Sep 7, 2019

What the deadliest mass shootings have in common

The deadliest mass shootings in recent history have had one thing in common: the perpetrator used an assault rifle.

Why it matters: These weapons possess an incredible amount of killing power, and amplify the destructive will of the person who carries out an attack. Nine people died and 27 were injured in a mass shooting in Dayton, Ohio in an attack that lasted 32 seconds. The killer used an AR-15 style assault rifle.

  • Since 1999, there have been 115 mass shootings (defined below) in which 941 people were killed and 1,431 were injured.
  • Of those 115 attacks, 32 — just over a quarter — involved semi-automatic rifles. But those attacks accounted for 40% of all deaths and 69% of all injuries.
  • Since 2017, 12 of the 31 mass shootings involved assault rifles — which caused 39% of the deaths and 92% of the injuries.
  • That includes the Las Vegas massacre — which alone accounts for almost 40% of all mass shooting injuries since 1999. The perpetrator of that shooting used over 20 assault rifles during that attack.

About the data: This chart uses Mother Jones' dataset on mass shootings, which tracks the events since 1982. Our analysis is focused on shootings since 1999 — the year Columbine took place.

  • The data classifies a mass shooting as an attack in a public place where at least 4 people are killed with a gun.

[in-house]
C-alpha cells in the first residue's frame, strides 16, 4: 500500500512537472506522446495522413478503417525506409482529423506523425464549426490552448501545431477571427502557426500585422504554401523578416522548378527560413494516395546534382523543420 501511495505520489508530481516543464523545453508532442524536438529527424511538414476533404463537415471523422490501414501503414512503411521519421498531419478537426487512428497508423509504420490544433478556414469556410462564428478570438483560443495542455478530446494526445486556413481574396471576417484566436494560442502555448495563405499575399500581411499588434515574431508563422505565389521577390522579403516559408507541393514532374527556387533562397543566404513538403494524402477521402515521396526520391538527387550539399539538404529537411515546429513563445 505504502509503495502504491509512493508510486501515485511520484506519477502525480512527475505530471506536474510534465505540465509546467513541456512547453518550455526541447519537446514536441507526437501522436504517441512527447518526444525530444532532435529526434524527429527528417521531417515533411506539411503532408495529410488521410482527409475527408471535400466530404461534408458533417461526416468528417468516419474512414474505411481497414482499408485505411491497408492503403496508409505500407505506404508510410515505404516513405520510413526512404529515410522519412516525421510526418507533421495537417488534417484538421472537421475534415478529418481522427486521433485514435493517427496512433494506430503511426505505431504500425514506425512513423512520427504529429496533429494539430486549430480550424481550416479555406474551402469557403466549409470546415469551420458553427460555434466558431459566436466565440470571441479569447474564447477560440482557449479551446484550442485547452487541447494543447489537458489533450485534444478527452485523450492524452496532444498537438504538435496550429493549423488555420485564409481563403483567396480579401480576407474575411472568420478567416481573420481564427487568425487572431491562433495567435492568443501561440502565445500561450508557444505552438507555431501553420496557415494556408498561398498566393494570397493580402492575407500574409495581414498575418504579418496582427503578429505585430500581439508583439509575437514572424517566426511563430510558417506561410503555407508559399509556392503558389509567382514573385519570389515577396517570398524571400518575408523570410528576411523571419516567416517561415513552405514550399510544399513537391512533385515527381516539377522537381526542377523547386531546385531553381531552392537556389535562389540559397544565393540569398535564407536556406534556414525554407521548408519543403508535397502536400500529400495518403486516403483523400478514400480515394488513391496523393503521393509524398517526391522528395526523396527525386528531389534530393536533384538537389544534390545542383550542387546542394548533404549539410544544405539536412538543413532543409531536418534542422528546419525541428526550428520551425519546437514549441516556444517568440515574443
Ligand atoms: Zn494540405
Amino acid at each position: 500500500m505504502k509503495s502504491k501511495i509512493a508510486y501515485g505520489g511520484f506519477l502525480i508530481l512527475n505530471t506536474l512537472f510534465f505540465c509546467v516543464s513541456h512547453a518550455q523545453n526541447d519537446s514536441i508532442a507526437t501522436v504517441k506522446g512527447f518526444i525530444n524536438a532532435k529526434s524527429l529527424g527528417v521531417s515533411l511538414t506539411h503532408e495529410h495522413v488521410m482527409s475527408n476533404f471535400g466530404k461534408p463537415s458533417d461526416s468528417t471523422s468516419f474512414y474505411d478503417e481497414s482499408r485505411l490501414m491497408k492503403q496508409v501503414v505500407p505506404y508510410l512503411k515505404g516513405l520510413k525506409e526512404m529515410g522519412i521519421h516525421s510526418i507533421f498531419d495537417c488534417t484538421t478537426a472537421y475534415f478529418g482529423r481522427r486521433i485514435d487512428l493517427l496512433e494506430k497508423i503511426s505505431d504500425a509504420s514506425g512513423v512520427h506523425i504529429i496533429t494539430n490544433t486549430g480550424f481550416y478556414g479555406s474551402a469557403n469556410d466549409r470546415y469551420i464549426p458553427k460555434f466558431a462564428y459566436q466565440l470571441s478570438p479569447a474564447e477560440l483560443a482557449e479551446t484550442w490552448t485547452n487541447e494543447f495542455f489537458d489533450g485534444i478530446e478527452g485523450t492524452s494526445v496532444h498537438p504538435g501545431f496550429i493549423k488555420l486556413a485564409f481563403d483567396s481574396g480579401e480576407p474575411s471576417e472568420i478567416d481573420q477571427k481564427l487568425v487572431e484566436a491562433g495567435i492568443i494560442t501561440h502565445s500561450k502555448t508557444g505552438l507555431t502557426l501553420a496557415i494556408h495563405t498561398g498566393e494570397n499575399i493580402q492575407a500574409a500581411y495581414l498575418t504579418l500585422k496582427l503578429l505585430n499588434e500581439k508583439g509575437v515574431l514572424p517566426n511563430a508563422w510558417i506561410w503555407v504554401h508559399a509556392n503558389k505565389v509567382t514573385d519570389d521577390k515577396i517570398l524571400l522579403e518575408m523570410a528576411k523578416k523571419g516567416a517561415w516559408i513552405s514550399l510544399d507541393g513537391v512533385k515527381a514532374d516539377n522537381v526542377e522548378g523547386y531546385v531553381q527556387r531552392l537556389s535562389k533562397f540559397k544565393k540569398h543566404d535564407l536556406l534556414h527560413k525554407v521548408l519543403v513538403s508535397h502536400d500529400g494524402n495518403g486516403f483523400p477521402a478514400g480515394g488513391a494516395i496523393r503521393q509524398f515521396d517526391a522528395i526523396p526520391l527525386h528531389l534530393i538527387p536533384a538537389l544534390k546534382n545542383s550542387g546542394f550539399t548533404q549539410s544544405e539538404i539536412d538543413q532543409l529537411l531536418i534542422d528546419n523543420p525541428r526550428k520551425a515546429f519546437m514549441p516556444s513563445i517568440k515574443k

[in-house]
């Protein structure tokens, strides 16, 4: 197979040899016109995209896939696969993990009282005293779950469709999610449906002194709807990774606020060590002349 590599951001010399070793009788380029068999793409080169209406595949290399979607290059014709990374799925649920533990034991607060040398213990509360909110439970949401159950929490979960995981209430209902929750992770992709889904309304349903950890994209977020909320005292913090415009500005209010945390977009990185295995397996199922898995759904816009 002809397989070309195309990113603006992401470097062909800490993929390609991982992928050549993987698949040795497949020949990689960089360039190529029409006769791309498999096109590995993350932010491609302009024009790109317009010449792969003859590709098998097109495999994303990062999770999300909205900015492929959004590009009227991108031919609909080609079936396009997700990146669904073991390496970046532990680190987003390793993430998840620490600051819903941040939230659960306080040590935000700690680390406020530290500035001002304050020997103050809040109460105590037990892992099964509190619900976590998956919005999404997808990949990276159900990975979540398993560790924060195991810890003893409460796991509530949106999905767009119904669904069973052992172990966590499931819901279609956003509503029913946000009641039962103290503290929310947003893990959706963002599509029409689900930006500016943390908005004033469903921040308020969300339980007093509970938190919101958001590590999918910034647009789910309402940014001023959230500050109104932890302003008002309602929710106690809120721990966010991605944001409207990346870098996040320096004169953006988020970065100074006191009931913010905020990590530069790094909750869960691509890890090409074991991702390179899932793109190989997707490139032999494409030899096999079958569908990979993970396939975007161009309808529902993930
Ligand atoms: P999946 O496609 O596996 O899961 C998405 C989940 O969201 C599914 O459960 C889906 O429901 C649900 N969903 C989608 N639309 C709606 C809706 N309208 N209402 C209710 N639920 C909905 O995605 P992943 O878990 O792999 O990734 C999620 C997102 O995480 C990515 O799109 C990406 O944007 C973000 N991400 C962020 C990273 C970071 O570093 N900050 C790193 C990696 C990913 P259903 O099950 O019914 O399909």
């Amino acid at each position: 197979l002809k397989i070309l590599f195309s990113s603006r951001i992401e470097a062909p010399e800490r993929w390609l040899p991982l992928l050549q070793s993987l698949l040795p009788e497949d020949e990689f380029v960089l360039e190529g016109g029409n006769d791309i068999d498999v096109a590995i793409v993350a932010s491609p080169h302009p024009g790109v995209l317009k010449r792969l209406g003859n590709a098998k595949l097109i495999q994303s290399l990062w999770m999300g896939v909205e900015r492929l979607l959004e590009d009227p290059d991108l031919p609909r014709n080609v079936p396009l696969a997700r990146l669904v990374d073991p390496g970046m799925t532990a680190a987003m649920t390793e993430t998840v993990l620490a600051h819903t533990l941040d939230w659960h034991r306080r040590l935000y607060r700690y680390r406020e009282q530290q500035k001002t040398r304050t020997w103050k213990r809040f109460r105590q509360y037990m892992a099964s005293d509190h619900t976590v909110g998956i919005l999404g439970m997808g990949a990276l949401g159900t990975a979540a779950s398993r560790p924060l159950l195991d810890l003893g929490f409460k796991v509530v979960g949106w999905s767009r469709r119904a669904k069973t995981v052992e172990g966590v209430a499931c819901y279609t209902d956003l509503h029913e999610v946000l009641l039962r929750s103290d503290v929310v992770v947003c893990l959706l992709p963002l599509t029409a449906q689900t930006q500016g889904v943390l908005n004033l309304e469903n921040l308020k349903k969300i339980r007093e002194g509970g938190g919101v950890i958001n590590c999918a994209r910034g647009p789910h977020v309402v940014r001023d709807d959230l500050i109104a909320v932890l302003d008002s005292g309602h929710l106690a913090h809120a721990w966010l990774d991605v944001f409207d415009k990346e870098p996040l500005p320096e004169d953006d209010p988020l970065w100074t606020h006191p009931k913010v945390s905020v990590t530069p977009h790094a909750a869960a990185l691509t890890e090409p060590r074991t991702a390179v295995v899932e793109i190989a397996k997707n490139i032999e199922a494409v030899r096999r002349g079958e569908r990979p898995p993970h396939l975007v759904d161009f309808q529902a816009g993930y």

• This benchmark was lowered to 3 in 2013, after a mandate from the Obama administration to study mass shootings. Events in the data reflect the lower benchmark after 2013.

Go deeper

Florida gun control activists push to get assault weapon ban on 2020 ballot

A memorial setup for those killed at Marjory Stoneman Douglas High School. Photo: Joe Raedle/Getty Images

Gun control advocates in Florida are pushing to meet a February deadline for enough signatures to get a proposed constitutional amendment banning assault weapons on the 2020 ballot, the Wall Street Journal reports.

Why it matters: If successful, the ballot measure would place some of the tightest limits on the weapons most commonly used in mass shootings. It would "outlaw all new semiautomatic rifles and shotguns capable of holding more than 10 rounds of ammunition in either a fixed or detachable magazine," per the WSJ.

Go deeperArrowSep 28, 2019

MSNBC to host gun safety forum for 2020 Democrats

Photo: Robyn Beck/AFP/Getty Images

MSNBC is partnering with March for Our Lives and a nonprofit founded by former Rep. Gabrielle Giffords, who survived a 2011 shooting, to host a gun safety forum featuring 10 2020 Democrats on Oct. 2.

Why it matters: Activism around gun violence has been more sustained than usual since mass shootings in El Paso and Dayton last month, per Axios' Neal Rothschild. Immigration, which had been the top issue in terms of social media interactions throughout much of 2019, is now in second place behind guns.

Go deeperArrowSep 19, 2019

Democrats' watershed moment on guns

Illustration: Sarah Grillo/Axios

One sentence from Beto O'Rourke has the potential to upset a decades-old balancing act on guns by top Democrats: "Hell yes, we're going to take your AR-15, your AK-47," O'Rouke said during last night's debate.

Why it matters: Moving the status quo from "who can buy a gun," or even "what guns can they buy," to "what guns can people own" is a really big deal.

Go deeperArrowSep 13, 2019